Activists Call For Greater Federal Election Role
Testifying at a hearing of the National Commission on Federal Election Reform at the Lyndon Baines Johnson Presidential Library on May 24, advocates of an expanded federal role in the electoral process evoked the name of LBJ and the landmark Voting Rights Act he shepherded.
The commission is a private, foundation-funded bipartisan organization co-chaired by former presidents Jimmy Carter and Gerald Ford. It was created following last year's presidential election difficulties to try to forge a national consensus on election reform
"Lyndon B. Johnson was the principal architect of voting rights," said Pamela Karlan, a law professor at Stanford University. "The Voting Rights Act is the model for federal action."
The act was passed in 1965 after Congress found evidence of overt discrimination at the polls, including literacy tests and widespread intimidation of minorities. It ensured federal protection for minorities, based on both ethnicity and language. It also established federal monitoring and required some states, primarily in the South, to receive "pre-clearance" from the Justice Department before instituting any changes in election laws.
In light of problems that surfaced in Florida, Missouri and Mississippi in last year's presidential election, Karlan and others said, the Voting Rights Act should be dusted off and used to justify a new set of standards for elections including equal access to voting machines for those with disabilities, mandatory use of provisional ballots to allow voters left off registration rolls to cast ballots and the restoration of voting rights for felons who have completed their prison terms. Without substantive changes, they said, the rights of disenfranchised voters cannot be guaranteed.
James Gashel of the National Federation of the Blind urged the commission to call for mandatory use of voting machines that allow the blind and visually-impaired to hear their choices and receive an audio confirmation of their vote.
Hilary Shelton, director of the NAACP's Washington, D.C. bureau, said the federal government should harness the power of the Voting Rights Act to fix election systems in states that are not only inconsistent, but in some places "evil, immoral and undemocratic." He cited incidents of black men being turned away from polls after poll workers asked them if they had served time in jail, polling places in minority-heavy districts that opened late and instances of police intimidation under the guise of "keeping the peace" in largely black precincts.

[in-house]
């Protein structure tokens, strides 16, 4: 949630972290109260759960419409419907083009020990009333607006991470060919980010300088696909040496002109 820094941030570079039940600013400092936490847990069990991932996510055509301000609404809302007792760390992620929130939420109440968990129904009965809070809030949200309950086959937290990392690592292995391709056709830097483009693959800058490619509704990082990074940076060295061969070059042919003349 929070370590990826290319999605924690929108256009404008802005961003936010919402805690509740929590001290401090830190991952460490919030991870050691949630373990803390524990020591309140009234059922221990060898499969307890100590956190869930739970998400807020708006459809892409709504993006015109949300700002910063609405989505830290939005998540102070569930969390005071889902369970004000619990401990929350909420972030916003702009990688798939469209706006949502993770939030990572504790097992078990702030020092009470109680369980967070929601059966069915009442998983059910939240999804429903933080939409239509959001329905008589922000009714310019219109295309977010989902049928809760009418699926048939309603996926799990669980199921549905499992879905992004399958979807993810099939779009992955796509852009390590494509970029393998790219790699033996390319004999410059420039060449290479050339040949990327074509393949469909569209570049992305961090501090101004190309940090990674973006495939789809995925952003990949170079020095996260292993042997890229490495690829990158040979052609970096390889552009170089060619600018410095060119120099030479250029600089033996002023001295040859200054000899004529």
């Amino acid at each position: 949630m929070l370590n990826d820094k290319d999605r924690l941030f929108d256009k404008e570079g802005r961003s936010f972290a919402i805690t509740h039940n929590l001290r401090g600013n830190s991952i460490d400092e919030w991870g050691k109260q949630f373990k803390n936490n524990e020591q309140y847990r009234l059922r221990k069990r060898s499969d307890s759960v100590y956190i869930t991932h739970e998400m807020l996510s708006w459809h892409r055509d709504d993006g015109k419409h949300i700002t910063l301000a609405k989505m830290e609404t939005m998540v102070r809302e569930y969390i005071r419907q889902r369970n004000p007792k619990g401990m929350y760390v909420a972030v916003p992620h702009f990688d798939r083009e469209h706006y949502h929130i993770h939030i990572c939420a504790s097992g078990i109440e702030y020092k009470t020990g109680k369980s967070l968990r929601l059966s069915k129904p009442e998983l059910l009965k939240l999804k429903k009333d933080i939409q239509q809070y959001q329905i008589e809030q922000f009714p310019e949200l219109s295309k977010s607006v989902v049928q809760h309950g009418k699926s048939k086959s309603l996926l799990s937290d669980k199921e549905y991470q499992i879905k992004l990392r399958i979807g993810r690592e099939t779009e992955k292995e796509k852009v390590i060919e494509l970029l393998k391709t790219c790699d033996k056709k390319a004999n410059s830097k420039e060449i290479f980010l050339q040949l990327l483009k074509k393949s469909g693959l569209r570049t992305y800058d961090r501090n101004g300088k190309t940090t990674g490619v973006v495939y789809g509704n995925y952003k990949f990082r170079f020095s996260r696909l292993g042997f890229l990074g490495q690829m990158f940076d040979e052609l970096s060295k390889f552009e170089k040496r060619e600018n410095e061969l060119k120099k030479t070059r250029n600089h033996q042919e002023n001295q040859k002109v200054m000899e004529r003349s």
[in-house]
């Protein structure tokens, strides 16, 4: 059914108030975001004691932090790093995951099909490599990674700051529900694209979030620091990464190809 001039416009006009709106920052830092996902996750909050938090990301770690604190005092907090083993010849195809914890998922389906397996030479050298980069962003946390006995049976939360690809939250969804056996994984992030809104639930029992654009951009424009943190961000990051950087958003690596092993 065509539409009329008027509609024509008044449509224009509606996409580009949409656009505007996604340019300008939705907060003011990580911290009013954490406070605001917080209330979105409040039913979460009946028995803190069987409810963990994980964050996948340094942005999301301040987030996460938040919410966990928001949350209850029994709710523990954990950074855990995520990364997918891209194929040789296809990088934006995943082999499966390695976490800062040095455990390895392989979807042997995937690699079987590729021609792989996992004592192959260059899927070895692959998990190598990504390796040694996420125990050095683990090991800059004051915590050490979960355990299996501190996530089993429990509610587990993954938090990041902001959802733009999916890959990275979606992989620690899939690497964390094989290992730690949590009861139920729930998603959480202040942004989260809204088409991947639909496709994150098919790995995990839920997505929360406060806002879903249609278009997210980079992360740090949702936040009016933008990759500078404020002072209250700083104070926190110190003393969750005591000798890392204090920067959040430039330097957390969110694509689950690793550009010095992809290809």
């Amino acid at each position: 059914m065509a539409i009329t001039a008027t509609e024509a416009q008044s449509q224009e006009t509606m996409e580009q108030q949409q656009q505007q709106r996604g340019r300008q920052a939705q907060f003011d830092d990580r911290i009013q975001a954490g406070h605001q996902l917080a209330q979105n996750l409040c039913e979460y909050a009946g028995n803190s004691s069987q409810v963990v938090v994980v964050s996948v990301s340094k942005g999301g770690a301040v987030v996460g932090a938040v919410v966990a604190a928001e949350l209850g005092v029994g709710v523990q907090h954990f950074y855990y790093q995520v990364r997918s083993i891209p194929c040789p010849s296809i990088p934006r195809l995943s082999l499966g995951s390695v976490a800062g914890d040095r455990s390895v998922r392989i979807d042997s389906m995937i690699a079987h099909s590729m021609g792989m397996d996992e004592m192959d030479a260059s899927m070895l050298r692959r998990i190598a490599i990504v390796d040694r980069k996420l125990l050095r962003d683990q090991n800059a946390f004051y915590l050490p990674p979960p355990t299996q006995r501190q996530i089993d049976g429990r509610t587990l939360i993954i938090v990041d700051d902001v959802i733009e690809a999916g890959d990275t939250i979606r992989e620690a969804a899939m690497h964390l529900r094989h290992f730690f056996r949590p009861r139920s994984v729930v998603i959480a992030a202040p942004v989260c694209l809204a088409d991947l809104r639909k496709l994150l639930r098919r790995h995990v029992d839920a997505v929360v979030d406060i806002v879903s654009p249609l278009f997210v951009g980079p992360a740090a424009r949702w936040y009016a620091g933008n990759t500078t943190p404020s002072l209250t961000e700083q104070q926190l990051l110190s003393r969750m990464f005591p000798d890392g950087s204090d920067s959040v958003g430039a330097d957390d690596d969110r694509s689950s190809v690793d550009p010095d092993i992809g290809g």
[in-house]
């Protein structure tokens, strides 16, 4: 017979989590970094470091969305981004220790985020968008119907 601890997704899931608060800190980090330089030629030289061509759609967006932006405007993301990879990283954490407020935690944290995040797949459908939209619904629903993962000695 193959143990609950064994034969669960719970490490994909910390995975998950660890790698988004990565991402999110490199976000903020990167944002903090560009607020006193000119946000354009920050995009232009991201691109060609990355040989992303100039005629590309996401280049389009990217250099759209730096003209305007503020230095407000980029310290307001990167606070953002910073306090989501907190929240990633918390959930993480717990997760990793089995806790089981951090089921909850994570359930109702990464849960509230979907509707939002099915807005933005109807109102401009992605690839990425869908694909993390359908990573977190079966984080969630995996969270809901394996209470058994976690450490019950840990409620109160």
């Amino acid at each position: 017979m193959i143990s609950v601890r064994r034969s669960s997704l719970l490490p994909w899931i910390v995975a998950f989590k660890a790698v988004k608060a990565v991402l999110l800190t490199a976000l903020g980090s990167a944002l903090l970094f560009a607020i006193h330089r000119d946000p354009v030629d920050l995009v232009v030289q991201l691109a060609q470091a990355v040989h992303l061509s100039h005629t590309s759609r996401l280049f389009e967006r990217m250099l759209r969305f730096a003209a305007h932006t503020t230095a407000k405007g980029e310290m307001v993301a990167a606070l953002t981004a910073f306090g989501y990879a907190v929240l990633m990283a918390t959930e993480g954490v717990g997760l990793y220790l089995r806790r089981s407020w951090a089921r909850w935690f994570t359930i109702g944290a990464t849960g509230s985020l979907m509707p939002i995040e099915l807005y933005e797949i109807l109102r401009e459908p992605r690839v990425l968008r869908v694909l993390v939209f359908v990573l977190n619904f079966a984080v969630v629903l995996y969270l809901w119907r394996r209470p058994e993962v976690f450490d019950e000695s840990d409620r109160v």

Advocates of a greater federal role were at odds with state lawmakers, voting officials and governors, a majority of whom have asked Congress to stay clear of any election dictates that would infringe on their traditional though not Constitutional role.
Arkansas Secretary of State Sharon Priest, president of the National Association of Secretaries of State, told the commission her organization supports statewide standards, but wants the federal government to stay out of election administration. A number of other state government organizations have called for similar restraint.
Priest said secretaries of state around the country want the government to become a "partner" in elections, offering financial and technical assistance but keeping in place a flexible system that allows states a free reign in administering elections.
States need help recruiting and retaining the more than one million poll workers who make up the nation's largest one-day employment force, Priest said. They also require financial help from the federal government for voter education, new machines and updated statewide registration databases.
Commission member Christopher Edley, a Harvard Law School professor who was a White House adviser under President Clinton, was unmoved.
"I haven't heard very clearly [from state election officials] what safeguards are in place to make sure what happened in Florida would not happen in their states," Edley said.